I have a bit of time (not loads, but a bit) so it could still happen naturally, but it is such a huge unknown it almost doesn’t bear thinking about – Will I be able to conceive? Will he? Will I carry to term? Will I like it? Will it like me? Will it be ugly? Will I be a good Mother? (I think I answered that in the previous question) – it makes my head explode every time I try to think about it. Maybe this is why it has started seeping into my dreams…the other night I dreamed I was heavily pregnant but nobody believed me, they just thought it was trapped wind. That is until I went into labour in the street and all my friends gathered round, so excited to share in my joy, and in that moment I could finally understand the joy they have been experiencing over the last few years as they have had their kids, and it was bloody beautiful. I don’t know what happened next because I woke myself up with an enormous trump but it was a good dream, I think.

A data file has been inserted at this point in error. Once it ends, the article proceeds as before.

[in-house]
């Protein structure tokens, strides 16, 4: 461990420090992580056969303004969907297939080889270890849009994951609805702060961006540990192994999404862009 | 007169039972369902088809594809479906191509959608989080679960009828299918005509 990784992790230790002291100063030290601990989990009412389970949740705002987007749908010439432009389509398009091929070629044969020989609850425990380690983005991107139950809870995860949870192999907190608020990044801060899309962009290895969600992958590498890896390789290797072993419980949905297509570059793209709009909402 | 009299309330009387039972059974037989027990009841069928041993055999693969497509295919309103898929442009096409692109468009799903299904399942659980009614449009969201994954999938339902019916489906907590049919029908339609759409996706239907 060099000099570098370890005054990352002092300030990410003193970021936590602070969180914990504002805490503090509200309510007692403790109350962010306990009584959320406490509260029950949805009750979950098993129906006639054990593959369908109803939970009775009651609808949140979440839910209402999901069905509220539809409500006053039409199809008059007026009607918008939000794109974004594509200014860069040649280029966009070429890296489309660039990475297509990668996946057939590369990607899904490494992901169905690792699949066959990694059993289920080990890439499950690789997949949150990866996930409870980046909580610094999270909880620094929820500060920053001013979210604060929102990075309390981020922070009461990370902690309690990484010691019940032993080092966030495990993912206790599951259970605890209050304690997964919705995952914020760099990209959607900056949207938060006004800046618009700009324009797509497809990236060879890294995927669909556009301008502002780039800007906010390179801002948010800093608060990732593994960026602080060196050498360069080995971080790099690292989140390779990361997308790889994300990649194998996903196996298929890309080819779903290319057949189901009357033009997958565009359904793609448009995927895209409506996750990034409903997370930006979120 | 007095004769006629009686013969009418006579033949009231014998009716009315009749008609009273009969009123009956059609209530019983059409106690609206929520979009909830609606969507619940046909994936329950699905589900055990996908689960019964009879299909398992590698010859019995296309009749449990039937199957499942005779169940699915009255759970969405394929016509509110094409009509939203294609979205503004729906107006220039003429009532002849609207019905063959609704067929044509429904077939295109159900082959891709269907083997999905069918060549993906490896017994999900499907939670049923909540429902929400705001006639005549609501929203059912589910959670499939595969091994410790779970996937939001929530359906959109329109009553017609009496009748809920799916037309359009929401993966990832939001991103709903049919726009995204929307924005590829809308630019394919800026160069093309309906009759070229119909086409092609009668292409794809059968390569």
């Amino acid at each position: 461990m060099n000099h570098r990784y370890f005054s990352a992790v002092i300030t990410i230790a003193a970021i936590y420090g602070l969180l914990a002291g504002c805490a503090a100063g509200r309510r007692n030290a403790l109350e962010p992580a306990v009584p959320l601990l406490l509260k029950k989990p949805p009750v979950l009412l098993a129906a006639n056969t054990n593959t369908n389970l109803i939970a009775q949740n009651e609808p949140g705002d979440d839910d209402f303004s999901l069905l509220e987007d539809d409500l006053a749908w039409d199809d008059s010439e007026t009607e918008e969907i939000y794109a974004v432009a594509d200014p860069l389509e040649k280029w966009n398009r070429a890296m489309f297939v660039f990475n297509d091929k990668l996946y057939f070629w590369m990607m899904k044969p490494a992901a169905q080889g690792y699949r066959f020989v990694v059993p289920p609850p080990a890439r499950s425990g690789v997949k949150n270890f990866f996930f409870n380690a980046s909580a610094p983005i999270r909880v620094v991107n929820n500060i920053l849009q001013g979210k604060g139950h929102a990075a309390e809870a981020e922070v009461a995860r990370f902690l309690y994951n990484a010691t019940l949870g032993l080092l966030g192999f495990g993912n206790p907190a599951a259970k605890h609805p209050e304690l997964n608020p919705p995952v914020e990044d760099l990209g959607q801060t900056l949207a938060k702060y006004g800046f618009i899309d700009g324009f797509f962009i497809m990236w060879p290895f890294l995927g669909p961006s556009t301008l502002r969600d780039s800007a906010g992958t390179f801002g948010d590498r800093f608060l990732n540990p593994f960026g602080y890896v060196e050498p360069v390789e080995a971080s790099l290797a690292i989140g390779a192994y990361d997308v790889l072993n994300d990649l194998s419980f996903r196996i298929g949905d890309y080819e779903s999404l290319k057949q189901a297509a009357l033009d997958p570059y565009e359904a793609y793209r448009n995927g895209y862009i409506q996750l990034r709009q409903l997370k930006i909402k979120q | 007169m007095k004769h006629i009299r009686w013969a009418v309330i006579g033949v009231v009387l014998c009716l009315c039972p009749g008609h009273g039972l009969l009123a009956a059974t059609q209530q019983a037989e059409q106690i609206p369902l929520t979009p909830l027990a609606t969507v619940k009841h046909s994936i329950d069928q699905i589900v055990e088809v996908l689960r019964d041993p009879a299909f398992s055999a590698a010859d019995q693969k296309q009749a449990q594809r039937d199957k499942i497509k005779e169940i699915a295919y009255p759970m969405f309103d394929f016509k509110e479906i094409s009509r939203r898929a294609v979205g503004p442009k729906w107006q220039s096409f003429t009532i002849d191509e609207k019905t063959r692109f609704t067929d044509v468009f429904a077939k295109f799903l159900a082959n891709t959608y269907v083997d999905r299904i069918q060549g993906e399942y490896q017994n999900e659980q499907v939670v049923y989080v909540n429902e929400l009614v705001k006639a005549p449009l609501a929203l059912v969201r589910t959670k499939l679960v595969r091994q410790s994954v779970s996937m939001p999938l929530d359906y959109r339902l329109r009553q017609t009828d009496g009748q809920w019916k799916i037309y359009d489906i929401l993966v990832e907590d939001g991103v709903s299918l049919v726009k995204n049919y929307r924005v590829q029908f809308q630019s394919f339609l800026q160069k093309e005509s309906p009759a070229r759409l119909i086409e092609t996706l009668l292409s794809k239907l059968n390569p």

On the day I was born, in January 1977, ‘When A Child Is Born’ by Johnnie Mathis was number one in the Hit Parade so I have always identified with Jesus Christ – he was a Capricorn too you know. Like Jesus, the story of my birth has been told every year, but not by the world, just by my Mum and Dad. There was nothing particularly miraculous about it…it was snowing, but it was January so… I think they like to tell it because it was the day their world(s) changed. Not bigging myself up here, and my Mum had already had my amazing sisters years earlier so her world had already been changed, but it seems to me that the story is important to them not just because it was the day I was born, but because it was the day their old lives died. Having children changes your world. Fact.